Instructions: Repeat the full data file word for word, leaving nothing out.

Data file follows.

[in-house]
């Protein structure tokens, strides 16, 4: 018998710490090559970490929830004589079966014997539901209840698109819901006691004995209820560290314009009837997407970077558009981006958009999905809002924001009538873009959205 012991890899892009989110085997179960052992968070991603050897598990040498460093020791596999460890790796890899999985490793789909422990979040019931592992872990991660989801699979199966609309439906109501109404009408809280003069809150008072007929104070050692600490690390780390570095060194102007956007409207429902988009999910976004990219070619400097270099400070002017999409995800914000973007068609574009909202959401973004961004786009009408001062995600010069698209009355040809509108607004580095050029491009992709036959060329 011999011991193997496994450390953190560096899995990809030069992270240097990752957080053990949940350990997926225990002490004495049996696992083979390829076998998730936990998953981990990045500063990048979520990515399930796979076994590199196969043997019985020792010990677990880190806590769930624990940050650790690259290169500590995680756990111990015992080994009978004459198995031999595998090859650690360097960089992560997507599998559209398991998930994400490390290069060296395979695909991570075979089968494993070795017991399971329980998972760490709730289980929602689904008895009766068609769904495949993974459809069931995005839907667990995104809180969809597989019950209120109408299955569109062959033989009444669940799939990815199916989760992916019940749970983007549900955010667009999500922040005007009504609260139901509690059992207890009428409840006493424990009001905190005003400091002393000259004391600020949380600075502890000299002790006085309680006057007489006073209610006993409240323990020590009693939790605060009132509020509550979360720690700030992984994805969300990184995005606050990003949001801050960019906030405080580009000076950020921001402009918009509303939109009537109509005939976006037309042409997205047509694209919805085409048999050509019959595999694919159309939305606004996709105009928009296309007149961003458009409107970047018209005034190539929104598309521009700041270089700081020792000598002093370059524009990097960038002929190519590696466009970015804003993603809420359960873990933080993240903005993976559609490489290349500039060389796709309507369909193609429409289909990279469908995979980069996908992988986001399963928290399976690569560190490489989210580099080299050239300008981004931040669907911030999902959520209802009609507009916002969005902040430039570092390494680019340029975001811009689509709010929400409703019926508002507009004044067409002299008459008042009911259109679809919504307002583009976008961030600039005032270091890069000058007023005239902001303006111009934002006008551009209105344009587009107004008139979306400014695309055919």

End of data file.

[in-house]
């Protein structure tokens, strides 16, 4: 018998710490090559970490929830004589079966014997539901209840698109819901006691004995209820560290314009009837997407970077558009981006958009999905809002924001009538873009959205 012991890899892009989110085997179960052992968070991603050897598990040498460093020791596999460890790796890899999985490793789909422990979040019931592992872990991660989801699979199966609309439906109501109404009408809280003069809150008072007929104070050692600490690390780390570095060194102007956007409207429902988009999910976004990219070619400097270099400070002017999409995800914000973007068609574009909202959401973004961004786009009408001062995600010069698209009355040809509108607004580095050029491009992709036959060329 011999011991193997496994450390953190560096899995990809030069992270240097990752957080053990949940350990997926225990002490004495049996696992083979390829076998998730936990998953981990990045500063990048979520990515399930796979076994590199196969043997019985020792010990677990880190806590769930624990940050650790690259290169500590995680756990111990015992080994009978004459198995031999595998090859650690360097960089992560997507599998559209398991998930994400490390290069060296395979695909991570075979089968494993070795017991399971329980998972760490709730289980929602689904008895009766068609769904495949993974459809069931995005839907667990995104809180969809597989019950209120109408299955569109062959033989009444669940799939990815199916989760992916019940749970983007549900955010667009999500922040005007009504609260139901509690059992207890009428409840006493424990009001905190005003400091002393000259004391600020949380600075502890000299002790006085309680006057007489006073209610006993409240323990020590009693939790605060009132509020509550979360720690700030992984994805969300990184995005606050990003949001801050960019906030405080580009000076950020921001402009918009509303939109009537109509005939976006037309042409997205047509694209919805085409048999050509019959595999694919159309939305606004996709105009928009296309007149961003458009409107970047018209005034190539929104598309521009700041270089700081020792000598002093370059524009990097960038002929190519590696466009970015804003993603809420359960873990933080993240903005993976559609490489290349500039060389796709309507369909193609429409289909990279469908995979980069996908992988986001399963928290399976690569560190490489989210580099080299050239300008981004931040669907911030999902959520209802009609507009916002969005902040430039570092390494680019340029975001811009689509709010929400409703019926508002507009004044067409002299008459008042009911259109679809919504307002583009976008961030600039005032270091890069000058007023005239902001303006111009934002006008551009209105344009587009107004008139979306400014695309055919």